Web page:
LEWISTON, Maine — An organization called Finding Our Voices is traveling across the state to speak with students about domestic violence and place posters around schools to raise awareness and spread resources.
At Lewiston High School, students spoke out about domestic violence that they witnessed themselves.
"I've seen a lot of relationships within my friend circle in which, you know, hitting would be crazy, but emotional abuse is just kind of swept under the rug. It doesn't have the same visibility," one student, Emily DiBartolo, said.
It's not something you hear every day at school—students speaking out about domestic abuse.
"There's a lot of students in this school that you can tell have experienced some unhealthy relationship or stuff at home," Emily Robert, a senior, said.
Lewiston High School is one of 130 high schools across Maine that has partnered with the organization. They are striving to remind students that abuse of any kind is not love.
"I definitely see some students exhibiting some unhealthy relationship patterns with each other and I am hopeful when they see these posters they can recognize what's happening to them and that it's not typical," Rachel Moore, the director of Student Services at LHS, said.
"That this happens to people who are younger than anyone could imagine, darker than anyone could imagine," Patrisha McLean, founder of Finding Our Voices, said.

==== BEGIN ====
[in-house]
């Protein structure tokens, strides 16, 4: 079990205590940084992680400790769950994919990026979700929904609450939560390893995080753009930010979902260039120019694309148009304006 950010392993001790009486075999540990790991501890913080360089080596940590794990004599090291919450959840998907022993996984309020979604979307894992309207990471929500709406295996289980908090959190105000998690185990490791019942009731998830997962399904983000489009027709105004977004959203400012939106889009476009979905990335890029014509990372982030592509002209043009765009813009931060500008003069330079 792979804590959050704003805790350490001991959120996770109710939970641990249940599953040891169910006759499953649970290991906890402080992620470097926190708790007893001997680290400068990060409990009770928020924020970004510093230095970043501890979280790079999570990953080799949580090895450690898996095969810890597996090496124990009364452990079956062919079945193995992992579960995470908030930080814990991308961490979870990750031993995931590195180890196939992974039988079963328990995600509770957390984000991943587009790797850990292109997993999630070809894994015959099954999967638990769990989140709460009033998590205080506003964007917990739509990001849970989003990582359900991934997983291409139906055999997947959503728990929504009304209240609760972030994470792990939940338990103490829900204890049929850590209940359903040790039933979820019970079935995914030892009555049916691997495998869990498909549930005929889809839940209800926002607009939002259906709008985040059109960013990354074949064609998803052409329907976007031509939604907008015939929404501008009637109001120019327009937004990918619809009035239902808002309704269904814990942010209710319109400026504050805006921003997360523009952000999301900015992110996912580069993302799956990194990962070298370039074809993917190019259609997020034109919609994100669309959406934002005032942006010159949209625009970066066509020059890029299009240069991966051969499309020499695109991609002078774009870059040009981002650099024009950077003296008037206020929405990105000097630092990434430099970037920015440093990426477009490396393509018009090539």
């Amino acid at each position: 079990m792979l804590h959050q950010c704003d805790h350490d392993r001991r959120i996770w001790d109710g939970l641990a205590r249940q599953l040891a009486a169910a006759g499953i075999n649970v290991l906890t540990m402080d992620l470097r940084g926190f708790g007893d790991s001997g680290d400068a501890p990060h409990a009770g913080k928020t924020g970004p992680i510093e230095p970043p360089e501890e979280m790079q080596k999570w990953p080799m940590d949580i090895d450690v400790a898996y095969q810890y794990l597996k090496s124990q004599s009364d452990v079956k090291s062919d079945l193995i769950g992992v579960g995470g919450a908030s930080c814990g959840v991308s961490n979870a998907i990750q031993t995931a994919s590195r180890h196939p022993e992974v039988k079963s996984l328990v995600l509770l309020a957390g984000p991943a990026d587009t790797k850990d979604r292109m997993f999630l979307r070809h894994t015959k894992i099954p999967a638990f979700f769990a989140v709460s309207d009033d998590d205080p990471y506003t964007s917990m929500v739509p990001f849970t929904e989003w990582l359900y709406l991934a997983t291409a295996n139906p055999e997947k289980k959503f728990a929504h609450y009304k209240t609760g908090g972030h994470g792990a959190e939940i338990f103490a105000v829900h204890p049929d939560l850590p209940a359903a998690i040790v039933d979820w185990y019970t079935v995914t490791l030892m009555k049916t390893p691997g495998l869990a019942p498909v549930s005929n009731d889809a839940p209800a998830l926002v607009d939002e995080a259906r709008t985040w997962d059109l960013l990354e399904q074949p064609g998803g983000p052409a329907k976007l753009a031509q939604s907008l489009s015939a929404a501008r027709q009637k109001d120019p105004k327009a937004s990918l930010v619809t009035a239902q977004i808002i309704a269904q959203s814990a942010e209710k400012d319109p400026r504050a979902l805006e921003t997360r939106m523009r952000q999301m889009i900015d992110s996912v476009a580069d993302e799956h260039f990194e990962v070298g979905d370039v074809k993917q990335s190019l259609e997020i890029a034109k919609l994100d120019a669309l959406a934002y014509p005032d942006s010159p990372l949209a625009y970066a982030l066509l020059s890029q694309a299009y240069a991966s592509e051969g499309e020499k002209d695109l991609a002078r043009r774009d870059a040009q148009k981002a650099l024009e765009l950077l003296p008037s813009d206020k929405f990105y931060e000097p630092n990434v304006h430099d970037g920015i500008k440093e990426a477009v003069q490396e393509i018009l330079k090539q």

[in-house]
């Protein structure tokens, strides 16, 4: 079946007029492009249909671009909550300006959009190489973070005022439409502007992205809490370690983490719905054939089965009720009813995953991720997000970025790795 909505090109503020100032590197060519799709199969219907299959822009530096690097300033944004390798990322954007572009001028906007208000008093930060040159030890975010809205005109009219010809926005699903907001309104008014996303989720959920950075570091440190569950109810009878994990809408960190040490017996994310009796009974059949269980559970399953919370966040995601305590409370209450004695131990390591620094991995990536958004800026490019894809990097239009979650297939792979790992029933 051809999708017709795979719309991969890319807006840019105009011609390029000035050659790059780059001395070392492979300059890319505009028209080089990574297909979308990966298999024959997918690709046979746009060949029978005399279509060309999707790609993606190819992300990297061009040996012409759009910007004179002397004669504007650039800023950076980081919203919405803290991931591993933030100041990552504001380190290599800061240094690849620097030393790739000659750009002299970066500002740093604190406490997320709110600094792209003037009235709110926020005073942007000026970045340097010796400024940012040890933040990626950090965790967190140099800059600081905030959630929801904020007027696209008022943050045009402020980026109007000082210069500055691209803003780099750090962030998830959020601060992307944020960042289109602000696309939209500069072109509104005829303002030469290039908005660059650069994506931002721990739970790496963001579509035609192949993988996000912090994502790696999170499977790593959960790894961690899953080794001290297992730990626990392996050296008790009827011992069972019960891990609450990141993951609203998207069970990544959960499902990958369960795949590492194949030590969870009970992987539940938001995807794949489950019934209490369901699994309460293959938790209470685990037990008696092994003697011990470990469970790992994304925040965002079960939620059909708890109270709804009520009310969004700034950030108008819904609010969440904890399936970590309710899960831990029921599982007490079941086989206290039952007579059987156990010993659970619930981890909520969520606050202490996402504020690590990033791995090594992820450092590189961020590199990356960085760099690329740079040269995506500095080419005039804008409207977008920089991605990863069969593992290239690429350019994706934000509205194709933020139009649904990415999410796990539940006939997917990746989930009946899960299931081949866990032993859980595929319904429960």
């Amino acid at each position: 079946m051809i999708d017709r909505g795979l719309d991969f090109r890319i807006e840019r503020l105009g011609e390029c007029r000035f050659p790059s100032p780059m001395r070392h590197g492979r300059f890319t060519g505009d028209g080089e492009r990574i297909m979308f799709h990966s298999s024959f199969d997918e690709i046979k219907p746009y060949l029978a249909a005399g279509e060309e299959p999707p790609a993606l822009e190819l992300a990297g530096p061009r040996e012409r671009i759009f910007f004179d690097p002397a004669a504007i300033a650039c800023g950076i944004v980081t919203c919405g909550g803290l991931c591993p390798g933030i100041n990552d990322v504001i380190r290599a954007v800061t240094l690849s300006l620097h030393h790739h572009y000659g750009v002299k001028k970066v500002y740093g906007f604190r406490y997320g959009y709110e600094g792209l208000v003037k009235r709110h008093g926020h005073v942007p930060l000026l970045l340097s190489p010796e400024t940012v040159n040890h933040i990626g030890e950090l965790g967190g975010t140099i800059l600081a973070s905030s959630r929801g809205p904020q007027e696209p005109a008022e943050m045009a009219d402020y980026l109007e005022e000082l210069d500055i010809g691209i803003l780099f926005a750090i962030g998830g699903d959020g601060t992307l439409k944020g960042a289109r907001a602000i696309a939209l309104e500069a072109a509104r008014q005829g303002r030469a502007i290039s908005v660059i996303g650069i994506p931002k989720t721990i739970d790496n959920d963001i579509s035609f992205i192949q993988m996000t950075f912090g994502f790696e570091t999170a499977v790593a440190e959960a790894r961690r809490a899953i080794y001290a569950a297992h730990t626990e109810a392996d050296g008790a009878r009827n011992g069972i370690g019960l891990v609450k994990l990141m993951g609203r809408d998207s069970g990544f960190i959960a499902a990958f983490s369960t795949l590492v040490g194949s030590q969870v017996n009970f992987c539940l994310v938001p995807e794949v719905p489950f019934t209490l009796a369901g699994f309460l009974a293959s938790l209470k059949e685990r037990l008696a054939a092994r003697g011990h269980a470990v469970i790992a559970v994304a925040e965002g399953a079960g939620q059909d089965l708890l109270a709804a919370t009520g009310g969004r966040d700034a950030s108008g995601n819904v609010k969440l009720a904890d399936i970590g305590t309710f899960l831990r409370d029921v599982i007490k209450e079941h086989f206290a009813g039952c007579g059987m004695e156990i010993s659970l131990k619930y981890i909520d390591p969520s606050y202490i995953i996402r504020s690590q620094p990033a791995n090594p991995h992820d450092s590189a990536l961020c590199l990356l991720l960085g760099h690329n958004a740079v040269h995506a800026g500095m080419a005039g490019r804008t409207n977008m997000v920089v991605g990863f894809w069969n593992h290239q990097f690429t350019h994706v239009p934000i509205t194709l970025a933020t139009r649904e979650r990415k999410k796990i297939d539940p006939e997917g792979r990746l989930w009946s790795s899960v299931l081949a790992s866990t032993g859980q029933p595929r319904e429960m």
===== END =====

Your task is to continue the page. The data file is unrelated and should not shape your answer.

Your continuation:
McLean said she was in a three-decade-long marriage filled with abuse.
"My boyfriend at 15 was extremely abusive and I didn't realize that it had a name," McLean said.
More high school students need to know that not all abuse is physical. Sometimes, a partner can control you in other ways—the ways that Jersey Cunningham explained she's seen or heard about from others that are signs of early domestic abuse in high school.
"They can't go to certain things at school, have to know where they are at all times, and can't hang out with friends," Cunningham said.
Finding Our Voices is hoping that placing these posters around schools will encourage more students to come forward and get the help they need if they are experiencing domestic violence.
"[It] allows kids to read them and see that some of the stuff might be happening to them and whether they think its domestic abuse or not, it can show them it can be and could get worse," Robert said.